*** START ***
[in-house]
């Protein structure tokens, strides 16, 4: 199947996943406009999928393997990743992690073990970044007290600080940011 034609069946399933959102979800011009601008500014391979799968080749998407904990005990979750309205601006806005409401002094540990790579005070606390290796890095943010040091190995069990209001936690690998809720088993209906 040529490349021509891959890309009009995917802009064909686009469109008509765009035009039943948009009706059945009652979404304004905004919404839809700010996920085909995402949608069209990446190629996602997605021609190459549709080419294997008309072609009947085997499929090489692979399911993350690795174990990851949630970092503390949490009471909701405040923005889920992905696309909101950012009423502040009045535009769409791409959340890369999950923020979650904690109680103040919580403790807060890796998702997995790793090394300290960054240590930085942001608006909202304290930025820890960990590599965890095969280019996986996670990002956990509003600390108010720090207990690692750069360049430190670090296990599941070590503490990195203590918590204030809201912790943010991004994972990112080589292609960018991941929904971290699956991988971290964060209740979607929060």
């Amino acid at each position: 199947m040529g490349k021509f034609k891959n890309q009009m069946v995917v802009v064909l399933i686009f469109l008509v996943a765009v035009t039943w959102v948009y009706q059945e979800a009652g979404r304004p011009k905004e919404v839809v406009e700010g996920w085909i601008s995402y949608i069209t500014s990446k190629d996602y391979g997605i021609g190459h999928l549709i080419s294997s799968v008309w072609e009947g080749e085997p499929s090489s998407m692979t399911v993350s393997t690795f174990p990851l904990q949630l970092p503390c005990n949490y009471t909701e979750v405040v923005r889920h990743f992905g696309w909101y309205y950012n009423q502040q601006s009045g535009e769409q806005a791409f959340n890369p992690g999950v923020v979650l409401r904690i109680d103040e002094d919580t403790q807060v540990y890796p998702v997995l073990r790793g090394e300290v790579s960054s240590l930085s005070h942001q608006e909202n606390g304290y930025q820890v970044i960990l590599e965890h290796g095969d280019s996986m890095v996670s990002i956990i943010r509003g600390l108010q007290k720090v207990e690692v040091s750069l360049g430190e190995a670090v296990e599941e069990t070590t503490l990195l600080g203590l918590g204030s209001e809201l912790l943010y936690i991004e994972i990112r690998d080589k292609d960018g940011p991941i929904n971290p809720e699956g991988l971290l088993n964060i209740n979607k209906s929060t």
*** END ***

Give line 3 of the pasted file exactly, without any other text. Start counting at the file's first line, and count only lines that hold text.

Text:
């Amino acid at each position: 199947m040529g490349k021509f034609k891959n890309q009009m069946v995917v802009v064909l399933i686009f469109l008509v996943a765009v035009t039943w959102v948009y009706q059945e979800a009652g979404r304004p011009k905004e919404v839809v406009e700010g996920w085909i601008s995402y949608i069209t500014s990446k190629d996602y391979g997605i021609g190459h999928l549709i080419s294997s799968v008309w072609e009947g080749e085997p499929s090489s998407m692979t399911v993350s393997t690795f174990p990851l904990q949630l970092p503390c005990n949490y009471t909701e979750v405040v923005r889920h990743f992905g696309w909101y309205y950012n009423q502040q601006s009045g535009e769409q806005a791409f959340n890369p992690g999950v923020v979650l409401r904690i109680d103040e002094d919580t403790q807060v540990y890796p998702v997995l073990r790793g090394e300290v790579s960054s240590l930085s005070h942001q608006e909202n606390g304290y930025q820890v970044i960990l590599e965890h290796g095969d280019s996986m890095v996670s990002i956990i943010r509003g600390l108010q007290k720090v207990e690692v040091s750069l360049g430190e190995a670090v296990e599941e069990t070590t503490l990195l600080g203590l918590g204030s209001e809201l912790l943010y936690i991004e994972i990112r690998d080589k292609d960018g940011p991941i929904n971290p809720e699956g991988l971290l088993n964060i209740n979607k209906s929060t």